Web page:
We used to ignore Valentine’s Day. Like many, we thought it was nothing more than commercialisation at it’s worst. When people have run out of things to spend money on, why not get them to buy stuffed gorillas (or tigers) holding love hearts?
But I changed my mind to some extent (notice the switch to ‘I’, hubby doesn’t have a choice in this). I’ve come to believe we don’t celebrate enough in our culture, particularly in Australia. Any excuse to celebrate a special occasion should be grasped with both hands. Wring the life out of life. Find joy when ever we can. So why not start with ‘official’ calendar holidays?
Marriage and children have also influenced my change of heart. It’s a lovely sentiment to argue that any and every day should be an opportunity to show affection to the one you love, but the reality is that it’s easy to take each other for granted when consumed by the daily grind of everyday living. Romance can get forgotten when there’s work to do and children to raise and dishes to wash.
Valentine’s Day can act as a reminder to take pause and appreciate the special person or people in your life. And to have fun making red cakes.
And what would be the best gift that you could give or receive on Valentine’s Day?
TIME. Quality time, whatever that means. Time without distractions. Attention. Listening. Conversation. Focus.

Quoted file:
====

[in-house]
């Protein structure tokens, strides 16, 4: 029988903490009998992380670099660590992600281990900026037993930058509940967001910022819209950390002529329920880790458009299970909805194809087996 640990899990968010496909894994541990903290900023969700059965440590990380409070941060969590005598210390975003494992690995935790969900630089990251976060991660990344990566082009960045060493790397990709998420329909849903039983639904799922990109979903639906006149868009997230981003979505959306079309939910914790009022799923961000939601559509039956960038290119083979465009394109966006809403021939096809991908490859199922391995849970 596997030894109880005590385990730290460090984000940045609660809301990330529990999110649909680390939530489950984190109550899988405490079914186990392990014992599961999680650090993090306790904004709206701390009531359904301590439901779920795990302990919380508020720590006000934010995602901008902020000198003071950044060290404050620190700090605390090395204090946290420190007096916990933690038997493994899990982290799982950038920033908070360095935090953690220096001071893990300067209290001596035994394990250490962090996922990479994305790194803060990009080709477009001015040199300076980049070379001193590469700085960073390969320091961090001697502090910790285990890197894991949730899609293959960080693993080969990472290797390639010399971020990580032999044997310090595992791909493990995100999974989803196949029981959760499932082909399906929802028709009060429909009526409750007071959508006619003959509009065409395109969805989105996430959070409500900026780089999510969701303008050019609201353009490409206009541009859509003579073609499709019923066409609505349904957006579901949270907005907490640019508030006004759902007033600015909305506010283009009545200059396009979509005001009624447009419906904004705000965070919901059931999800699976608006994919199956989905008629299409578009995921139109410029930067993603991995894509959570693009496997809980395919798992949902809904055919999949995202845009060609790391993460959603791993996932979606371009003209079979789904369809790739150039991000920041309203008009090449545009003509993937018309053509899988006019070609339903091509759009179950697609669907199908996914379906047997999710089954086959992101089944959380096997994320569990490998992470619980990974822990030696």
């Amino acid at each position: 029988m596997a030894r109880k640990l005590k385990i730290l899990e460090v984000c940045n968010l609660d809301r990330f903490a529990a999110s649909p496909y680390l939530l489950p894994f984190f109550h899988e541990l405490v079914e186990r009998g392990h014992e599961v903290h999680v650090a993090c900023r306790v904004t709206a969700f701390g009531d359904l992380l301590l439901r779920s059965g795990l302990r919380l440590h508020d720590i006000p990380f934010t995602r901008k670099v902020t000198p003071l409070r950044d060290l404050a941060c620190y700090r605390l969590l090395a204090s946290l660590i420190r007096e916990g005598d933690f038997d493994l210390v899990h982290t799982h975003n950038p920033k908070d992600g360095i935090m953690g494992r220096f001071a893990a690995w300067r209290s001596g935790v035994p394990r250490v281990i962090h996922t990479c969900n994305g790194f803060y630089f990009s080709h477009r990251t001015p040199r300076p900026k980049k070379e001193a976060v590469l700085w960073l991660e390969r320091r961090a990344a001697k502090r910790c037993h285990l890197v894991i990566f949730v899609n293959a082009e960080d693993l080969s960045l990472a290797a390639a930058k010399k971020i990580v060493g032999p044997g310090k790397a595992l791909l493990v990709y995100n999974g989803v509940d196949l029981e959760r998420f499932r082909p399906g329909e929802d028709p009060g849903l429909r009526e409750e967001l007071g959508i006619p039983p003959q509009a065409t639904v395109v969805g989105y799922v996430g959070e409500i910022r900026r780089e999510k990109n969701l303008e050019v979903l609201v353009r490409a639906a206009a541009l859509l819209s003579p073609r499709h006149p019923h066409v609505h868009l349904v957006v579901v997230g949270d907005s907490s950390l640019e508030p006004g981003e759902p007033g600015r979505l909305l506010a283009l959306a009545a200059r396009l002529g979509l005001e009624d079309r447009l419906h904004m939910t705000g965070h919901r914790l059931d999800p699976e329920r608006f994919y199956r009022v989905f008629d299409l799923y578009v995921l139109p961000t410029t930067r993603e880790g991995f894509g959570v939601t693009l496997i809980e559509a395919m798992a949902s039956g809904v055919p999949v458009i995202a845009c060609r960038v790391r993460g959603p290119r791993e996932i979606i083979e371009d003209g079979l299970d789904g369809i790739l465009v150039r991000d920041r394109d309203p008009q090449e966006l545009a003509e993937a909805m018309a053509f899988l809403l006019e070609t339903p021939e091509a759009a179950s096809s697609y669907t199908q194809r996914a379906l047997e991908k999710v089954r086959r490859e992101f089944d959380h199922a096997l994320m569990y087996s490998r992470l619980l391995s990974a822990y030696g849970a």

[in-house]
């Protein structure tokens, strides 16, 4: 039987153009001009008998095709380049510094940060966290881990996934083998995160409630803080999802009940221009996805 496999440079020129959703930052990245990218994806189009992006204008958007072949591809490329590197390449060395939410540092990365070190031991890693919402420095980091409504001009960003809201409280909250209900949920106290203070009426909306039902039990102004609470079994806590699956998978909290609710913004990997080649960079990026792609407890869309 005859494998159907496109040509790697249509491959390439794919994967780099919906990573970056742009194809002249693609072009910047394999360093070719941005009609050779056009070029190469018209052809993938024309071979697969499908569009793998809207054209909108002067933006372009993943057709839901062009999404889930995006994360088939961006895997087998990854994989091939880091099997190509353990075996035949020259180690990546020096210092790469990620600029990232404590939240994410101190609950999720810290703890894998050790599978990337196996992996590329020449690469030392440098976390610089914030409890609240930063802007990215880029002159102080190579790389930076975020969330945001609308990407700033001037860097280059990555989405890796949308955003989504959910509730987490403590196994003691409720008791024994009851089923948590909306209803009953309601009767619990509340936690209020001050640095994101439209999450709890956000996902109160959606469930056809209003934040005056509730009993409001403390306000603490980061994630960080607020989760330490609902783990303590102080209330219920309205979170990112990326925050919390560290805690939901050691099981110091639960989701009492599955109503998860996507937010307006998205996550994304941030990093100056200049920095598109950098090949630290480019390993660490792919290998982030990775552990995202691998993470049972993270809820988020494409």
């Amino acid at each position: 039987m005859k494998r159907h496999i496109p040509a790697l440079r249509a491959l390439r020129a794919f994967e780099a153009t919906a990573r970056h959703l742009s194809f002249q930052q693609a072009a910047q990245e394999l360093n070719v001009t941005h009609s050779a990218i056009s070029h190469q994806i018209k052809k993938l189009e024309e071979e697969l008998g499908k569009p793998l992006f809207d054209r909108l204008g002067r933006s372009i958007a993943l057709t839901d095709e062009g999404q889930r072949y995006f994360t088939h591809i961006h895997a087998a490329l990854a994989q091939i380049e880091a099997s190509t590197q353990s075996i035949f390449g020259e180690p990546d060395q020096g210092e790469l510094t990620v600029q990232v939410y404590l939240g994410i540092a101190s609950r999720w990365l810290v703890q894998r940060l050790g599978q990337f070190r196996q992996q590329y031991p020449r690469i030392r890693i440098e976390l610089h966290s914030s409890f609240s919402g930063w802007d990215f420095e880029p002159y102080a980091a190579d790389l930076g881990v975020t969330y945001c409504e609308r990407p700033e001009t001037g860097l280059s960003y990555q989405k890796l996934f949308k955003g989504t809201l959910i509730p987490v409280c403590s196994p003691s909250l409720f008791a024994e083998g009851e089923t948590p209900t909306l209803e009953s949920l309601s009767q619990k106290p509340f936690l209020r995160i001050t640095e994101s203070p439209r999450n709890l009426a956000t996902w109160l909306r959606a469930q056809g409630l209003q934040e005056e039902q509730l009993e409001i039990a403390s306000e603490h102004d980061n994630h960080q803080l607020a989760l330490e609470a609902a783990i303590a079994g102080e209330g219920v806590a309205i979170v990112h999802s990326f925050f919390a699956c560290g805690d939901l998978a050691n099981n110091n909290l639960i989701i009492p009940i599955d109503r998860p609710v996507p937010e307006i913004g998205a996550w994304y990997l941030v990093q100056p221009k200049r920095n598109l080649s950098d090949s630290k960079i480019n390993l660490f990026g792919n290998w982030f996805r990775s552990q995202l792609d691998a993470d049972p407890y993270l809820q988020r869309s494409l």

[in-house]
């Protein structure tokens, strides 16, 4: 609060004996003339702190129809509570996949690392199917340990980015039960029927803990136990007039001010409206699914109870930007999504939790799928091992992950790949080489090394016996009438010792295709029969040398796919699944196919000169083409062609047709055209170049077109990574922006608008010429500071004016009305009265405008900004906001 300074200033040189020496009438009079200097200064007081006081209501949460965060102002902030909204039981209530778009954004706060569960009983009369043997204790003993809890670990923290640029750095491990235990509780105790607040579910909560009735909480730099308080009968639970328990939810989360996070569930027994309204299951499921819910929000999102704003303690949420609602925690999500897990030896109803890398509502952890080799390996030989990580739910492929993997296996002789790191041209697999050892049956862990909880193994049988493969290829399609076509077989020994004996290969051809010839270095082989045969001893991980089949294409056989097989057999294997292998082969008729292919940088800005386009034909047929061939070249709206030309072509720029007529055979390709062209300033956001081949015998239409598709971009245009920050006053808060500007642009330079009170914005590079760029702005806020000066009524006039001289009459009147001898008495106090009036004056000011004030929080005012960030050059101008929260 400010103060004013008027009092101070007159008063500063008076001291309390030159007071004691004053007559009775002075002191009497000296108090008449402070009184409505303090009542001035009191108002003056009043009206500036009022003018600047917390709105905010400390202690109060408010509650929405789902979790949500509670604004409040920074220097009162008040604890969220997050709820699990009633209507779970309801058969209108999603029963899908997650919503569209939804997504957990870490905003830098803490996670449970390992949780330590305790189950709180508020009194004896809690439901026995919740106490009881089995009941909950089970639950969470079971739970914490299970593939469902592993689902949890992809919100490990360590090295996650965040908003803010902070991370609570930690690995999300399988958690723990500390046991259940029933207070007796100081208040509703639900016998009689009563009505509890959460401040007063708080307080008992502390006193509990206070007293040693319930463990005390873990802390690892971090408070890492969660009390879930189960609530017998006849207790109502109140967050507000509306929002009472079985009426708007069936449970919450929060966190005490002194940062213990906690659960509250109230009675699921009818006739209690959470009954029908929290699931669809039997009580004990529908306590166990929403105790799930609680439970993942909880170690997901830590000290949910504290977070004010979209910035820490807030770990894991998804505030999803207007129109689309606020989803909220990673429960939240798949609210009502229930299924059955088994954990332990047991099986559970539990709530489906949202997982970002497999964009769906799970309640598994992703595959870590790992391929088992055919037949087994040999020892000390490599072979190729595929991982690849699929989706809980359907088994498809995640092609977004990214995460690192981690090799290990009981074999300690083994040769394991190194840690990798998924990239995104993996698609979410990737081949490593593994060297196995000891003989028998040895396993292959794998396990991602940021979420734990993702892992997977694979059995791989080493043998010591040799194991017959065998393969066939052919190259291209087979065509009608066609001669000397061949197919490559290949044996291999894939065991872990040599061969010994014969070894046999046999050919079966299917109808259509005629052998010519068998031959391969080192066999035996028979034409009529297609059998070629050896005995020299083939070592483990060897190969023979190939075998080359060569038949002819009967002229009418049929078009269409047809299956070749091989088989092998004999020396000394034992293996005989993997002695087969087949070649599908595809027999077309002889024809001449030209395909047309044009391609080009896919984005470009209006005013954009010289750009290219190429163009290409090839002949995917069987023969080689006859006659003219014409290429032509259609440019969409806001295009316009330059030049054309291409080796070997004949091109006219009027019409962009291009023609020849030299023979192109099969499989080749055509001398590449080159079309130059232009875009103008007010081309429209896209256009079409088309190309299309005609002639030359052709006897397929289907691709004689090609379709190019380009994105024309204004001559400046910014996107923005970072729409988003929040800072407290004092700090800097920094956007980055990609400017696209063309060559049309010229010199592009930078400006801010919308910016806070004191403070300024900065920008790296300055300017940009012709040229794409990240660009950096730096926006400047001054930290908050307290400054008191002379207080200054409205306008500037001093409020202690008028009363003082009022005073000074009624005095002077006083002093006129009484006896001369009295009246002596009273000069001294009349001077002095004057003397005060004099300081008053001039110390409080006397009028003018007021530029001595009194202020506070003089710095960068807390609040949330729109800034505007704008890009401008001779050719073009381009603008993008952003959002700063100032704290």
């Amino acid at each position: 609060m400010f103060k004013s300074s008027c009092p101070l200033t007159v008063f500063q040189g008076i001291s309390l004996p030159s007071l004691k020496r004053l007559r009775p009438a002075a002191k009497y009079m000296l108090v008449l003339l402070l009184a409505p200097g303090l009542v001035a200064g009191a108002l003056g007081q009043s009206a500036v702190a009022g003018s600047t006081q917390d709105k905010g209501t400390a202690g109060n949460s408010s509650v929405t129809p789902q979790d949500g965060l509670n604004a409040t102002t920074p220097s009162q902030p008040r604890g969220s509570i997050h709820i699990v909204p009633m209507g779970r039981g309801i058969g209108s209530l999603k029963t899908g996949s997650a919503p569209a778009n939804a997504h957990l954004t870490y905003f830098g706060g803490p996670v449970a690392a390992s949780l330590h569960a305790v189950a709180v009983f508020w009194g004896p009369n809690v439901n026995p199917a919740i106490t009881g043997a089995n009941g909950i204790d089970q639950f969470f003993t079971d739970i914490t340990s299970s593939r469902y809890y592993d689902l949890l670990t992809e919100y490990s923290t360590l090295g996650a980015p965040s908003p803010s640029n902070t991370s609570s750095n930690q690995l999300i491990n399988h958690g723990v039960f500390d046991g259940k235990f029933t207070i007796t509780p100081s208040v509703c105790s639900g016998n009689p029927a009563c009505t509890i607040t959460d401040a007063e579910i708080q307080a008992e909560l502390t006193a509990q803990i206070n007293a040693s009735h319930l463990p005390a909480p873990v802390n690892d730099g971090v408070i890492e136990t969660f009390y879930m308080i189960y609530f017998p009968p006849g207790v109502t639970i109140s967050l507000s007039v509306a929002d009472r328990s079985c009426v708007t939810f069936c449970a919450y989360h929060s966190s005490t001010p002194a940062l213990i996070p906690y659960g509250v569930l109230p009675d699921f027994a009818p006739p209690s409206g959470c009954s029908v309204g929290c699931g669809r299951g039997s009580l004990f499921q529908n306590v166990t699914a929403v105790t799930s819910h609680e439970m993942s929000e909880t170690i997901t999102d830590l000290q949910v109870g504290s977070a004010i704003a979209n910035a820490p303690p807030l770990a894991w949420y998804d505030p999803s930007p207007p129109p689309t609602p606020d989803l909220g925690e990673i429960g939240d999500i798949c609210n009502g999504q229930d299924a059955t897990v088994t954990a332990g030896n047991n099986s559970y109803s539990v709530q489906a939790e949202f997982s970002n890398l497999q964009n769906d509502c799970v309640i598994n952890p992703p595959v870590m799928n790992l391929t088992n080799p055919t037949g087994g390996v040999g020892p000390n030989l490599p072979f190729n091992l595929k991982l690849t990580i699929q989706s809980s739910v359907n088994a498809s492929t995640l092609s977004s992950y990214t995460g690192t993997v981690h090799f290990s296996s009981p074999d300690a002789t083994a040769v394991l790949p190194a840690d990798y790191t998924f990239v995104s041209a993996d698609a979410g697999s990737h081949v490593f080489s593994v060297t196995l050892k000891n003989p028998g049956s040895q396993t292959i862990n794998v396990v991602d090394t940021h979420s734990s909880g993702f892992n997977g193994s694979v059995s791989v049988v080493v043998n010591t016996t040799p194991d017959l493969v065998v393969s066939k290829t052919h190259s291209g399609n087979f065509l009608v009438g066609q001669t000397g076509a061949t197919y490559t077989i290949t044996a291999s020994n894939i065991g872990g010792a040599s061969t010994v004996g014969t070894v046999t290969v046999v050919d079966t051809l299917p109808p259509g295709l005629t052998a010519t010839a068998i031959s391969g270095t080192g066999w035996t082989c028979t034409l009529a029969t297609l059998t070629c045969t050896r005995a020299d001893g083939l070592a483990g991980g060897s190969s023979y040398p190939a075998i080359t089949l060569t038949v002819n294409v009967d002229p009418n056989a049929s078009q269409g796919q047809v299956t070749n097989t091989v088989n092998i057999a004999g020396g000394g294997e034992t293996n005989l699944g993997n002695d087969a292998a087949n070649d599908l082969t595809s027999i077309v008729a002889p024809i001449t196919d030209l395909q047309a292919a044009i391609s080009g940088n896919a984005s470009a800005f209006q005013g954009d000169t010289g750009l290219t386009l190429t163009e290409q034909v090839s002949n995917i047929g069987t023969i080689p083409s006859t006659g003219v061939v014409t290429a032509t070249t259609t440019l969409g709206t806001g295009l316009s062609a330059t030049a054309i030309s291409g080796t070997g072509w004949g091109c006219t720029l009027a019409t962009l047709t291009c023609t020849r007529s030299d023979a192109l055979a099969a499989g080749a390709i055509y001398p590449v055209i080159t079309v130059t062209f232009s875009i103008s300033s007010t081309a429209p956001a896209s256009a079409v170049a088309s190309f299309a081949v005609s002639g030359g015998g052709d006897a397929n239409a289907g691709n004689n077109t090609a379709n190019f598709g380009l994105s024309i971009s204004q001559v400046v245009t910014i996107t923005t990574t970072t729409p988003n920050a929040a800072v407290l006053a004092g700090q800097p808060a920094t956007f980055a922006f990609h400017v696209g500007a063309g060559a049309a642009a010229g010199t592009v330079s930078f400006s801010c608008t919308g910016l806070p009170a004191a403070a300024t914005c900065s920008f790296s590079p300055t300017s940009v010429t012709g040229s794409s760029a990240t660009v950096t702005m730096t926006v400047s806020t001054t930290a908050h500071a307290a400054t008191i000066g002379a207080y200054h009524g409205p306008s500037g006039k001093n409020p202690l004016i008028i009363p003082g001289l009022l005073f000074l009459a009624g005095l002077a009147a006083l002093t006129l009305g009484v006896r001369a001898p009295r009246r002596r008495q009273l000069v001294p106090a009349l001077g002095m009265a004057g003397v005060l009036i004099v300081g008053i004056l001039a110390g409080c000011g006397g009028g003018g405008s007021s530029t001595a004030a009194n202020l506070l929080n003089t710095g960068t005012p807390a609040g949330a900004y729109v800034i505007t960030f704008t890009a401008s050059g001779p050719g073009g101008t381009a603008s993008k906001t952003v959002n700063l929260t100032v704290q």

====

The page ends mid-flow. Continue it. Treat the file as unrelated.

You don’t need to shop for this. No money spent. But it is more valuable than anything that could be purchased, particularly in a world where we are time poor and as a result, time stingy.
Giving your time means more if you’re undistracted. It means leaving the phone and the TV off. It means leaving your worries, your anger or resentments in the other room. It means having fun, being content, laughing and relaxing. Sometimes it means giving without receiving in return.
If you can manage this on other days besides Valentine’s Day, all the better. It’s important. Spending attentive time with the people that matter is what keeps us connected. DH and I realised this when we found we often went weeks without spending any time together at all, let alone ‘quality’ time. So if you’re like us, and need a little reminder every now and then remember: there’s nothing un-frugal about Valentine’s Day – it’s what you do with it that matters.
How are you celebrating Valentine’s Day?
Melissa Goodwin is a writer and the creator of Frugal and Thriving who has a passion for living frugally and encouraging people to thrive on any budget. The blog is nine years old and is almost like her eldest baby. Prior to being a blogger and mum (but not a mummy blogger), she worked as an accountant doing other people’s budgets, books and tax.